Paul Breslin, professor of nutritional sciences in the School of Environmental and Biological Sciences, and David Foster and Onica LeGendre of Hunter College, report that oleocanthal kills cancerous cells in the laboratory by rupturing vesicles that store the cell’s waste.
Olive oil compounds are unlike chemotherapeutic pharmaceuticals that ravage healthy cells along with cancer cells, the therapeutic compounds found in olive oil kills cancer while avoiding healthy cells. This programmed cell death is known as “apoptosis,” and usually takes approximately 16-24 hours, but this dynamic new research has blown scientists away, as the cancerous cells died within 30 minutes to an hour when exposed to the oleocanthal found in olive oil.
This happens because Oleocanthal, a polyphenolic, therapeutic compound found in extra-virgin olive oil kills a variety of human cancer cells without harming healthy cells, and is now the subject of an anti-cancer study performed by nutritional science and cancer biology researchers at Rutgers and Hunter’s College in New York City.
Researchers found that the oleocanthal destroys the cancer cells’ “waste centers” or “lysosomes,” which are larger than healthy cells, but are also more fragile. Lysosomes serve as a recycling center for a cells waste with cancer cells. Oleocanthal was said to “puncture” the lysosome vesicles causing the cancerous cell’s own enzymes to kill it.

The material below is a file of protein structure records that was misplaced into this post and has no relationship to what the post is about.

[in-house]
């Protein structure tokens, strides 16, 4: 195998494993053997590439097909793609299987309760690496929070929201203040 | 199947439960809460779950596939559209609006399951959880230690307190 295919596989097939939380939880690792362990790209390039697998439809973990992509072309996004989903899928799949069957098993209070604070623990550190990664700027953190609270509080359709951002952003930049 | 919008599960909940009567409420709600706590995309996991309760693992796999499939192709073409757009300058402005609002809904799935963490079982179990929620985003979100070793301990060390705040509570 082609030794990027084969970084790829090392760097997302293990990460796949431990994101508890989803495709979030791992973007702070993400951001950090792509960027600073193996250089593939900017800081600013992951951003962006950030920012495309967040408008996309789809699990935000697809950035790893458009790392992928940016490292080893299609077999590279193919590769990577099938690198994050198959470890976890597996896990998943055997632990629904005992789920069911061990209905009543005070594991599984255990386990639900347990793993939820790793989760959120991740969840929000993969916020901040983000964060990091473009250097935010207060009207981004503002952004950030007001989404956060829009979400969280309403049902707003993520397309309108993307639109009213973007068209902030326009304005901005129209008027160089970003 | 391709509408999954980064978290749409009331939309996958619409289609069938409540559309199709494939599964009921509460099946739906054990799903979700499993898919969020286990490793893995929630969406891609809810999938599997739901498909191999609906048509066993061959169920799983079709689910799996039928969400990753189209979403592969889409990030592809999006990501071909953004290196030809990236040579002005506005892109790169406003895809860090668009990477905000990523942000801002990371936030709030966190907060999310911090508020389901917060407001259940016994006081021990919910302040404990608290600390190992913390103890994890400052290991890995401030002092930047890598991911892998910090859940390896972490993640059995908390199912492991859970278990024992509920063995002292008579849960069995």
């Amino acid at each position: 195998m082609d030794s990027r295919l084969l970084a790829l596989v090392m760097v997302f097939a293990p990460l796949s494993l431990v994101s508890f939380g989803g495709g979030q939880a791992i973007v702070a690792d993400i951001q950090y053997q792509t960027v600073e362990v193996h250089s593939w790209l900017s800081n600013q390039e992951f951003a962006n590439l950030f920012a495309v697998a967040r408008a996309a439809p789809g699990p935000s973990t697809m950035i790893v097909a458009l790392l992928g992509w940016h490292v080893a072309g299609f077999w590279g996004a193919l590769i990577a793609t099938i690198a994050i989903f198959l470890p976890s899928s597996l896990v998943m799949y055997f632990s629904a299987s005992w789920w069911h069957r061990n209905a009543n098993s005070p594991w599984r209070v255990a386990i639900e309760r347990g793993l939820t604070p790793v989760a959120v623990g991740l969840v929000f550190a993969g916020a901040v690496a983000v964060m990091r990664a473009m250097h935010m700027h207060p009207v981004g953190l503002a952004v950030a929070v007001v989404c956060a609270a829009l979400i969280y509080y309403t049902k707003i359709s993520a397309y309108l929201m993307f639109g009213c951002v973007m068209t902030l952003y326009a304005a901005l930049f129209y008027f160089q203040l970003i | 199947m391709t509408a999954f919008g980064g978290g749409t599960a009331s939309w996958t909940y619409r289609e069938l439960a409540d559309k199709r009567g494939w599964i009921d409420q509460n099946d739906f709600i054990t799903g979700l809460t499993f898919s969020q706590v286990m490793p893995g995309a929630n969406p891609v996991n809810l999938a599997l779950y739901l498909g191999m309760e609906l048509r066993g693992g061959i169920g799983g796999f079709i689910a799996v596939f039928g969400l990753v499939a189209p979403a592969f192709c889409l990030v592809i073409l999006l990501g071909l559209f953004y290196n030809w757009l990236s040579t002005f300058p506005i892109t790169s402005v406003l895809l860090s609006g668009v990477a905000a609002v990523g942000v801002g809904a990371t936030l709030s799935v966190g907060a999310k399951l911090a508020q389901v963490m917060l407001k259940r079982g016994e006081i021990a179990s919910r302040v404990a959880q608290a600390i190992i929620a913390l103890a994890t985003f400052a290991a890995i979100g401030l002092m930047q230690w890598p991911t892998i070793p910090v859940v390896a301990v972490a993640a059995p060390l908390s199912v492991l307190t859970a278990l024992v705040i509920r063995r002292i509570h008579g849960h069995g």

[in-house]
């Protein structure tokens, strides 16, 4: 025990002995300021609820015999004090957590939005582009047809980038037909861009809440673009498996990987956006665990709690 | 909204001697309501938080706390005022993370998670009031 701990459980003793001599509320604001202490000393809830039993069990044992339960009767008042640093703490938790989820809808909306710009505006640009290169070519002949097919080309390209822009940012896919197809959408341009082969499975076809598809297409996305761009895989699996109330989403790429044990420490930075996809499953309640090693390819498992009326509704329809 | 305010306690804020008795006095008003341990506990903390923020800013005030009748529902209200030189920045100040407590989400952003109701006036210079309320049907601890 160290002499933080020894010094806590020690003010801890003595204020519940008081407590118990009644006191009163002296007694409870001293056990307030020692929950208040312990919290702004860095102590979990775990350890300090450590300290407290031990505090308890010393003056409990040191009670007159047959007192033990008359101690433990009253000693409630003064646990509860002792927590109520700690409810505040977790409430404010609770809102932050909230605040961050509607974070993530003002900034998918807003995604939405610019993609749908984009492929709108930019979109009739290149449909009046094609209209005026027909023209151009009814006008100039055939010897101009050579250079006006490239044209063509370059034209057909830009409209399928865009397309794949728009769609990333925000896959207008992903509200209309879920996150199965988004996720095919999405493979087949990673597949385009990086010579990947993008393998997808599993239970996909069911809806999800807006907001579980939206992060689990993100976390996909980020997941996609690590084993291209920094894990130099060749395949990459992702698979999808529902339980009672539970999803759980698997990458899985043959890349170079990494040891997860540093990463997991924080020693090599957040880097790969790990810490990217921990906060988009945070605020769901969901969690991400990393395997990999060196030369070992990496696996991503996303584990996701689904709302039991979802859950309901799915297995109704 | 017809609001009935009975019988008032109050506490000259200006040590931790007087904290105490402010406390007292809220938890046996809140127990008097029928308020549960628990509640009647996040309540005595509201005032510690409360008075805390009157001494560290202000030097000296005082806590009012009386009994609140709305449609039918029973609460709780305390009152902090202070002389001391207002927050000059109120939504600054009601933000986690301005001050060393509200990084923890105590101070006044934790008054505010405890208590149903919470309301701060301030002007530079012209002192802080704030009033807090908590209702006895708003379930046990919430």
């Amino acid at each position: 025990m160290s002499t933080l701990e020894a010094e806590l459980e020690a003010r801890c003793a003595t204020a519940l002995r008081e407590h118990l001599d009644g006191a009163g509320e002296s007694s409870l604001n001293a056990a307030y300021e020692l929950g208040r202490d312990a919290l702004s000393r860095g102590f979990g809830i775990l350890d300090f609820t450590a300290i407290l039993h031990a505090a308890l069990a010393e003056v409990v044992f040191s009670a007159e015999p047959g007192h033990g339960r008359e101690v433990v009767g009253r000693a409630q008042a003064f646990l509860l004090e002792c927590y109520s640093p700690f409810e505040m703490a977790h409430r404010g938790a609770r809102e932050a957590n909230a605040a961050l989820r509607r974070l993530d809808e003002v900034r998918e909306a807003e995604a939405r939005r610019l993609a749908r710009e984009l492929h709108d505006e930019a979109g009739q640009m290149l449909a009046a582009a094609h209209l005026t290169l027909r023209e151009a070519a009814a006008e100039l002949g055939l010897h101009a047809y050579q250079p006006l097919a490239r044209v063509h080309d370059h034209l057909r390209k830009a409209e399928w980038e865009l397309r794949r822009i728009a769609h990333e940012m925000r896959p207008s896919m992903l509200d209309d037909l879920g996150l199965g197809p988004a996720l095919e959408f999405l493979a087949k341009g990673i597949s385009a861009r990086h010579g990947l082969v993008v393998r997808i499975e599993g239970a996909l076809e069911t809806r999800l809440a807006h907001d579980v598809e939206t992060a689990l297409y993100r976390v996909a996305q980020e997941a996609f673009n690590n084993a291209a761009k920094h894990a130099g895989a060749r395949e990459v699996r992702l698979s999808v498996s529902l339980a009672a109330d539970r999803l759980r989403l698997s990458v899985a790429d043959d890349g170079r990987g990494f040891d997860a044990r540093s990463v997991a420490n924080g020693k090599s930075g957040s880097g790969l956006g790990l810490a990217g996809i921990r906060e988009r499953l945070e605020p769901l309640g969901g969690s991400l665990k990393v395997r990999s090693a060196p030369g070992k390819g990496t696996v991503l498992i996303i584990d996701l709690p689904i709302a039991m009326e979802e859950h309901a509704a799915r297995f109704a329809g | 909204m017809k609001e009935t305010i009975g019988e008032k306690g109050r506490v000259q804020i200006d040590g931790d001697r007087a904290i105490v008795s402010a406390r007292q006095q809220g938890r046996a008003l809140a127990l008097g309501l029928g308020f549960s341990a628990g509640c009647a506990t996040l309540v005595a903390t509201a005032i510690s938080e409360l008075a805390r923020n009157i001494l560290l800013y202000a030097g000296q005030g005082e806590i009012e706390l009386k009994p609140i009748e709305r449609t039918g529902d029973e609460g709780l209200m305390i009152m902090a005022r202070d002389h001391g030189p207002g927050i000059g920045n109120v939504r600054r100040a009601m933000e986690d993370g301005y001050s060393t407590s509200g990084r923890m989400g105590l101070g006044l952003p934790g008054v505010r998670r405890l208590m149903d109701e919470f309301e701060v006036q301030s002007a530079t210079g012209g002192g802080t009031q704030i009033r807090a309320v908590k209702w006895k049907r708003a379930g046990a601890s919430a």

Once the oleocanthal does its damage, critical functions begin to suffer and the cancer cells die, but the healthy cells stay intact and are put to sleep. After the oleocanthal puts the healthy cells to sleep for a day, they rebound like nothing happened.
While researchers previously understood that compounds in olive oil were capable of killing cancer cells, this rapid apoptosis had not been noticed. Even more fascinating was when the team looked very closely to assess why apoptosis was occurring under such swift circumstances, they discovered that cancer cells were being killed by their own enzymes. This did not work for only one isolated type of cancerous cell, but all of the cancerous cells they were examining.
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